Table of contents:
Building a business case for lean implementation
Making the lean manufacturing management commitment
Appendix A--The Second Commitment Evaluation of Management Commitment
The Process of the Second Commitment Evaluation
The second commitment evaluation should be done in a facilitated session, which your sensei should be capable of facilitating. It is not unusual to take a full day for this evaluation and problem-solving session.
As preparation for this session, make sure each manager has a copy of The Five Tests of Management Commitment to a Lean Initiative. In addition, ask them to do a personal evaluation, and also an evaluation of the management group as a whole. When you ask them to do these evaluations, tell them the results from the tests are personal and will not be shared.
What you want to do is uncover the issues, frame the issues into problems, and begin the problem solving to eliminate the issues. Actually, most of the issues will be known, but most will be difficult for people to discuss and bring out in the open. We find that once the problems are on the table, 70 percent of them solve themselves. However, you will also find that some problems are more difficult to solve.
The agenda could be something like:
- Group icebreaker on teamwork.
- Break into small groups of five to seven and ask each group to answer the question, "What is commitment?" You and the sensei should move from group to group to make sure they are on track. Give them about 15 minutes for this exercise. This is for the small group's purpose only.
- Follow this by bringing everyone together in a group discussion facilitated by the sensei about "How do we measure commitment?" This must be done in a "spin-around" brainstorming session using strict brainstorming rules. Document this discussion and all subsequent steps on flipcharts that you will post on the walls of the meeting room. Beyond posting the flipcharts, nothing more needs to be done with this session. Very likely, you will want a break here.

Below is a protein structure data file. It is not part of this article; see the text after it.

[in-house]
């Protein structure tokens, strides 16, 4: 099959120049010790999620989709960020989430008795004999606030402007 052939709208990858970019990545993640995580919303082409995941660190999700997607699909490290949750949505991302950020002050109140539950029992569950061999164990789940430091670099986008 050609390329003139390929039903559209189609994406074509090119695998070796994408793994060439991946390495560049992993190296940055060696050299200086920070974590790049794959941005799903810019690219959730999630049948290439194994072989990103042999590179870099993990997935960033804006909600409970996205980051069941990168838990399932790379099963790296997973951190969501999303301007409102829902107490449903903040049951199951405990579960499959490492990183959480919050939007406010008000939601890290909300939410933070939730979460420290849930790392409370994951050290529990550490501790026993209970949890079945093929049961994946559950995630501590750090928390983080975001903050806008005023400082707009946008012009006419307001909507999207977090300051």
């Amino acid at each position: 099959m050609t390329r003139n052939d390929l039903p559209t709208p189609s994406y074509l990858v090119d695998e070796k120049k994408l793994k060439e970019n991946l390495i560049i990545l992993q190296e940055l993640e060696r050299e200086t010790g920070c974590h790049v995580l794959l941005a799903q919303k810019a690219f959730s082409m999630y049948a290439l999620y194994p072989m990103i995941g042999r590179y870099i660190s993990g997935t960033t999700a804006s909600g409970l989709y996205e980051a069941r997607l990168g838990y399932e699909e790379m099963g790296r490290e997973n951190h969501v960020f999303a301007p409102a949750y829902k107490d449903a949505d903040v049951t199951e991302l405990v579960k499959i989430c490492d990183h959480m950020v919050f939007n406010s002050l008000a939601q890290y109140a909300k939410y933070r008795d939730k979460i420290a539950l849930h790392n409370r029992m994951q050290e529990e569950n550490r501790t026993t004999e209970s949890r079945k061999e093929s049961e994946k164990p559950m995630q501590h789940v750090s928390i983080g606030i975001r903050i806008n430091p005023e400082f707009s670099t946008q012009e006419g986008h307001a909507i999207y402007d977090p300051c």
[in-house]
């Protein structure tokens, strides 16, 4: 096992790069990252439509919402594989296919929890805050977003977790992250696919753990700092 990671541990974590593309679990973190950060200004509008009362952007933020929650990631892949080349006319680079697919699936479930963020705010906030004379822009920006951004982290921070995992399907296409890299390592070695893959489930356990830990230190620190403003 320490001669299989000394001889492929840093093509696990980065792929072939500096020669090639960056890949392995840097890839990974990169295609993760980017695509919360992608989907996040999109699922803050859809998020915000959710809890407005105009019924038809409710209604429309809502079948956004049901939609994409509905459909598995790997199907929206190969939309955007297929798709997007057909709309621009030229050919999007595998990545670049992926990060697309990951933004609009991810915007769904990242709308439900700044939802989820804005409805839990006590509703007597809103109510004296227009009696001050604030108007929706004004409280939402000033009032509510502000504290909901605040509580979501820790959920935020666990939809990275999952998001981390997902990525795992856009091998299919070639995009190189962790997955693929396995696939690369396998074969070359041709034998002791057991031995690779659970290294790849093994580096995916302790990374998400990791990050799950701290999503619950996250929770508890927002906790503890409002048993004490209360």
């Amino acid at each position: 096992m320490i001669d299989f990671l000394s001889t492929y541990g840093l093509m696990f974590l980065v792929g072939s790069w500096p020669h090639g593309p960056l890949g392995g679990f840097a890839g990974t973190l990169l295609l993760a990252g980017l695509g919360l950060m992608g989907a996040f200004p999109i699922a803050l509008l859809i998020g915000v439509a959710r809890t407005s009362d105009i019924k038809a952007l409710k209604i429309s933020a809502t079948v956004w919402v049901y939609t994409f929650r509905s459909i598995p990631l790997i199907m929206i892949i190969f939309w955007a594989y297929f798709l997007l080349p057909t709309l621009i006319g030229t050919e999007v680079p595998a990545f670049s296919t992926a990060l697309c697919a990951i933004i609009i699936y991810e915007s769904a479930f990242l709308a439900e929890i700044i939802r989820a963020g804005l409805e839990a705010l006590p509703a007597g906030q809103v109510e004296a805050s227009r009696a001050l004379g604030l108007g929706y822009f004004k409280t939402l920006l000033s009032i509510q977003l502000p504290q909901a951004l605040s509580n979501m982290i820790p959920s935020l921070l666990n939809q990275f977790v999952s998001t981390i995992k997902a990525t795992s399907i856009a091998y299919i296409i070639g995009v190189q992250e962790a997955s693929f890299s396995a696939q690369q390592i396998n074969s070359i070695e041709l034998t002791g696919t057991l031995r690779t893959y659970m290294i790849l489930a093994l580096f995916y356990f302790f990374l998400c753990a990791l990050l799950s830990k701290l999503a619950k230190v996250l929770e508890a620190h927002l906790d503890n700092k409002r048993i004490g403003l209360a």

- Again facilitated by the sensei, do a brainstorm of, "What are our problems with commitment?", or tackle a similar question. Document all the comments, concerns, and issues on flipcharts and post them. Make no effort at this point to discuss, validate, or reduce the list in any form. Just let it sit there. I cannot emphasize those last two sentences enough. This step, to be effective, must be totally nonjudgmental.
- A group exercise on values may be appropriate at this point. Many exist. I like the "Lifeboat Decision." In this story, ten people have clambered onto a lifeboat, but it will only hold seven. Thus, three must be thrown overboard and they will die. If you do not throw three overboard, all ten will die. For instance, in the boat are a young child, a blind man, a priest, a prostitute, a mother and her baby, a grandmother, a convicted killer (who is strong and muscular) … well, you get the picture. There are no right answers. It just forces the group to discuss values. It is a great exercise.
- At this point, if there are many problems on the list you made in step 4, discuss each item in turn until the group is reacquainted with the list. The discussion must be "to a point of understanding"--we still do not want to pass judgment on the projects. We only want to understand the context of the problem.
- If the list is large, we will need to select the most critical problems. It is likely that we have a number of very good projects, so almost any from the top of the list will be productive to solve. To find a few of the better projects, use nominal group technique or multivoting to select say the top four or five. Once this is done, we need to select just one of these projects to work on. Probably the sensei could say something like, "We will eventually solve all these problems, but for the first problem I would like to see the group solve the problem of…"